Mix of new music and classic tunes `Swing' into town

Success: The women who run Chesapeake Music Hall appear to have another hit on their hands.

Review

Arundel Live

January 08, 2004|By Mary Johnson | Mary Johnson,SPECIAL TO THE SUN

Chesapeake Music Hall's production of Swing premieres the 1999 Broadway musical revue in this area and celebrates the ninth anniversary of the only dinner theater in Annapolis, with Sherry Kay Anderson now in her fifth year as sole owner.

Since assuming full responsibility for the theater five years ago, Anderson has enjoyed steadily increasing success. She attributes this success primarily to her business manager, Jami Adkins, who has completed two years in that capacity and has this month also been appointed general manager.

"I couldn't do without Jami, who has always been by my side and is such a rock," Anderson said.

Until this year, Anderson also was the choreographer for the music hall's productions. For Swing and the next show -- 42nd Street -- the choreography will be done by Jodi Adkins, daughter of Jami Adkins.

Of the only choreographer to replace her in the music hall's nine-year history, Anderson said, "I wouldn't turn the choreography over to anyone I didn't trust. I've watched Jodi develop her skills over the years, and I know how professional she is. It's been fascinating to watch this show come to life, and I can't wait to see what she does with the next show."

Women now make up most of the music hall's staff. In addition to Anderson and the Adkinses, the staff includes Heather Scheeler as head of marketing, Tere Fulmer in charge of the box office, Marsha Goldsmith as musical director and Susie Goebeler as stage manager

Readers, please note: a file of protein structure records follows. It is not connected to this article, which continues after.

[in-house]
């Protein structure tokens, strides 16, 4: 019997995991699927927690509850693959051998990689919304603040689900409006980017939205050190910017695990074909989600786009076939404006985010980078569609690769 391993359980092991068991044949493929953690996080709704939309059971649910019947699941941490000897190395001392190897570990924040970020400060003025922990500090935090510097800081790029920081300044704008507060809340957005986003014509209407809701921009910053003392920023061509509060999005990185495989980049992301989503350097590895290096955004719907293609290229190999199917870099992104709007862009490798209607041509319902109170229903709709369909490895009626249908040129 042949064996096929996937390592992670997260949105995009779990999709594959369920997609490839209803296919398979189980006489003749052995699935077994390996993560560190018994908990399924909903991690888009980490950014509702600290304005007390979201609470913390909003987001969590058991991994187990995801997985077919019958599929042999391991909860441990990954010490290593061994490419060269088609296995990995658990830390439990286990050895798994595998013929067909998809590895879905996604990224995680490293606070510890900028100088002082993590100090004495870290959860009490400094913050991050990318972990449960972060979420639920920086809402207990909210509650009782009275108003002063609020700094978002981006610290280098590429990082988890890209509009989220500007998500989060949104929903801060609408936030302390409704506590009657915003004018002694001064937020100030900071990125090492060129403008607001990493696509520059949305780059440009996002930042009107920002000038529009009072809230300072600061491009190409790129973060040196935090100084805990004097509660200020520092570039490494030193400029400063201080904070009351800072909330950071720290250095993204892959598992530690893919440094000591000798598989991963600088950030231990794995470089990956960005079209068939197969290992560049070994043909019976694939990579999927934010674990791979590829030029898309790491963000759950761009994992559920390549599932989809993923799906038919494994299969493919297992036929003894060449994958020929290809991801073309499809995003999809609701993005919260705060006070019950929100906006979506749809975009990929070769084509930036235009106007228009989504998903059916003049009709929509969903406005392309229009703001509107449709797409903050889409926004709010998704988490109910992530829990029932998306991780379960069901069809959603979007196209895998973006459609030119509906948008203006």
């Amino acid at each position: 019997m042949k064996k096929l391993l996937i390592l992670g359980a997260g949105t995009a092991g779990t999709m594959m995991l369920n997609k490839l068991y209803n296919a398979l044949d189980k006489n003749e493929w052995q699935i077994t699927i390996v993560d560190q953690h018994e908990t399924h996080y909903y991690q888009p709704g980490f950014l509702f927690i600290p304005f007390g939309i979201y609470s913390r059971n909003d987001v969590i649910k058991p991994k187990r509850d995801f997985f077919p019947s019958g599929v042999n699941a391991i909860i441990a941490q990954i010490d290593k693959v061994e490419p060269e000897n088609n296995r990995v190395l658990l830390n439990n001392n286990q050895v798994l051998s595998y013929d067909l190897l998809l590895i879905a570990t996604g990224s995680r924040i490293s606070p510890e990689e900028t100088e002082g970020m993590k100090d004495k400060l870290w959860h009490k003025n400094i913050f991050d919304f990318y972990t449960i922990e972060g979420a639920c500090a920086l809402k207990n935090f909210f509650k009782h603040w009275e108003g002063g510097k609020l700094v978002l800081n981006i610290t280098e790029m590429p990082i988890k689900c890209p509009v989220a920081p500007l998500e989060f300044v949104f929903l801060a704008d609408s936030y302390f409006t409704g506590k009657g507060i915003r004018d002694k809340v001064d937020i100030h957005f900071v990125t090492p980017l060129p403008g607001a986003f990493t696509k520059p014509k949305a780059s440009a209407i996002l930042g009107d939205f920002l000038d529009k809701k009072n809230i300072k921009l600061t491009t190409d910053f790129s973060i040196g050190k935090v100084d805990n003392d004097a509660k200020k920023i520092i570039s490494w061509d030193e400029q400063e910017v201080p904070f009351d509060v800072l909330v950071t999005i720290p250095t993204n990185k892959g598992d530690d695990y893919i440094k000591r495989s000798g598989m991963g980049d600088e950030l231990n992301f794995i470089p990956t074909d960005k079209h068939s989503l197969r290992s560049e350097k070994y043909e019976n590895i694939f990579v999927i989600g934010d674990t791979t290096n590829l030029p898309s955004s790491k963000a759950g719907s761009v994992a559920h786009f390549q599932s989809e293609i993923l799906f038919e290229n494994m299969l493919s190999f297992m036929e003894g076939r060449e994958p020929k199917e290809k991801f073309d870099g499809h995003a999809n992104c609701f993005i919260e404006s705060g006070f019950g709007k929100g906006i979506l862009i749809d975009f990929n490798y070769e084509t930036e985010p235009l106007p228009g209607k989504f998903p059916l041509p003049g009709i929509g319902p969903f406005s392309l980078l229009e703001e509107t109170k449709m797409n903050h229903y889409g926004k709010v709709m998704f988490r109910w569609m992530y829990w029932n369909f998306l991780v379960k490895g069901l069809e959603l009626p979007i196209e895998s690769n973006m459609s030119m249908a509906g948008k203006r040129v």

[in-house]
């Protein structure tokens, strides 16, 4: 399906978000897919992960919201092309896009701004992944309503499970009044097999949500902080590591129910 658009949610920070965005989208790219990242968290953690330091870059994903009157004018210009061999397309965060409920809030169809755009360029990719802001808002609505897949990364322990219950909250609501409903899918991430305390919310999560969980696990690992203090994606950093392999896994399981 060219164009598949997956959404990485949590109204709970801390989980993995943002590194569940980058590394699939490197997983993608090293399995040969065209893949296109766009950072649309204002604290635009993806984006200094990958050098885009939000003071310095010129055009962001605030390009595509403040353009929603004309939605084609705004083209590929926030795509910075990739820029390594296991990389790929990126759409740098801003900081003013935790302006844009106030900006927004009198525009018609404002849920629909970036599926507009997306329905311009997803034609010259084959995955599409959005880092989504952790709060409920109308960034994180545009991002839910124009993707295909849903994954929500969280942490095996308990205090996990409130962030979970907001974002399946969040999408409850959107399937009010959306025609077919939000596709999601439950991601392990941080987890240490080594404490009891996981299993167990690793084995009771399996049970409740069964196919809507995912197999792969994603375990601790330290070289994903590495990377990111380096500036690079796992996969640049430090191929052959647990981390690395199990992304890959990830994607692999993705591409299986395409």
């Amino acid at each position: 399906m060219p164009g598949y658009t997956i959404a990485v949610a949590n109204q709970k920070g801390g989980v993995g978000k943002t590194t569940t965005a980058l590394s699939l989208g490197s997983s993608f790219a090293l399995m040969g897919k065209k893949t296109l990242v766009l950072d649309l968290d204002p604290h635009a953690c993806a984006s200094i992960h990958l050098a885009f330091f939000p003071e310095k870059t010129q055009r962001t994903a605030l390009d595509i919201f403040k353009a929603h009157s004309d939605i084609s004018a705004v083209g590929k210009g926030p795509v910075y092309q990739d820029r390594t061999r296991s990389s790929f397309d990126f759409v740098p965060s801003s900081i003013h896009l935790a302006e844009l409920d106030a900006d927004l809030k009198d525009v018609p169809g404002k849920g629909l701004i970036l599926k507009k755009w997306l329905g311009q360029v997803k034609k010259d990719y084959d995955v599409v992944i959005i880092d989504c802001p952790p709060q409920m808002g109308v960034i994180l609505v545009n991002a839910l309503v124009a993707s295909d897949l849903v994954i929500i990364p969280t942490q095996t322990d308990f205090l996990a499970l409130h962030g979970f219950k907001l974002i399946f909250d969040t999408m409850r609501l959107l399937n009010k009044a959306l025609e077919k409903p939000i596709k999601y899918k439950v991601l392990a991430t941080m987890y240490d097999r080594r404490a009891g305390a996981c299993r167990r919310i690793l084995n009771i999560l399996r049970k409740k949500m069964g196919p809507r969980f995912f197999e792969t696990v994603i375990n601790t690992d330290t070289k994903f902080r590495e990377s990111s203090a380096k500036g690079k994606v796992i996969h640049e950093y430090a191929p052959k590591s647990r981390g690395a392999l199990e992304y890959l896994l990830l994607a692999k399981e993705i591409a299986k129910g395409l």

Anderson said she most enjoys discovering new talent and takes pride in their accomplishments -- such as David Covington's career in Tap Dogs and former CMH leading man David Reynolds joining the national touring company of Annie as Oliver Warbucks before becoming a regular performer at Toby's Dinner Theatre in Columbia.

Anderson also has a long association with gifted performers such as Carol Cohen, who will star as Dorothy Brock in the upcoming 42nd Street.

Delighted with the opportunity to choreograph Swing, Jodi Adkins said, "Swing dancing is not traditional and requires lots of energy. We've all learned the moves together."

In its production of Swing, Chesapeake Music Hall has a show that is not only new to this area, but makes what was old appear new again. Classic World War II-era tunes mix with "Bli-Blip," "Throw That Girl Around" and "Two and Four," all written by Ann Hampton Calloway for the 1999 Broadway musical.

From the opening number, "It Don't Mean a Thing (If It Ain't Got That Swing)," the stage teems with energy that builds from there. Classic oldies such as "Skylark," and "Blues in the Night" are given fresh treatment, with Heather Scheeler's mellow "Stompin' at the Savoy" an exciting peak of the evening.

There are several moments where song and dance combine to create stage artistry -- such as during "I'll Be Seeing You" and "Cry Me a River." Admirers of MGM's classic Gene Kelly musicals will find Jodi Adkins' "Harlem Nocturne" danced with Gare Edwards to be reminiscent of the work of the incomparable Cyd Charisse with its elegant, sexy grace.

Outstanding dancers include teen-agers Myles Park and Katie Harrington, who make splits, leaps and twirls look easy and like lots of fun. In addition to singer Scheeler, kudos are due Tamika Shoenice for "I'll Be Seeing You" and for superb dancing that exhibits a welcome comic flair.

Swing continues through Feb. 14. For reservations, call 410-626-7515.

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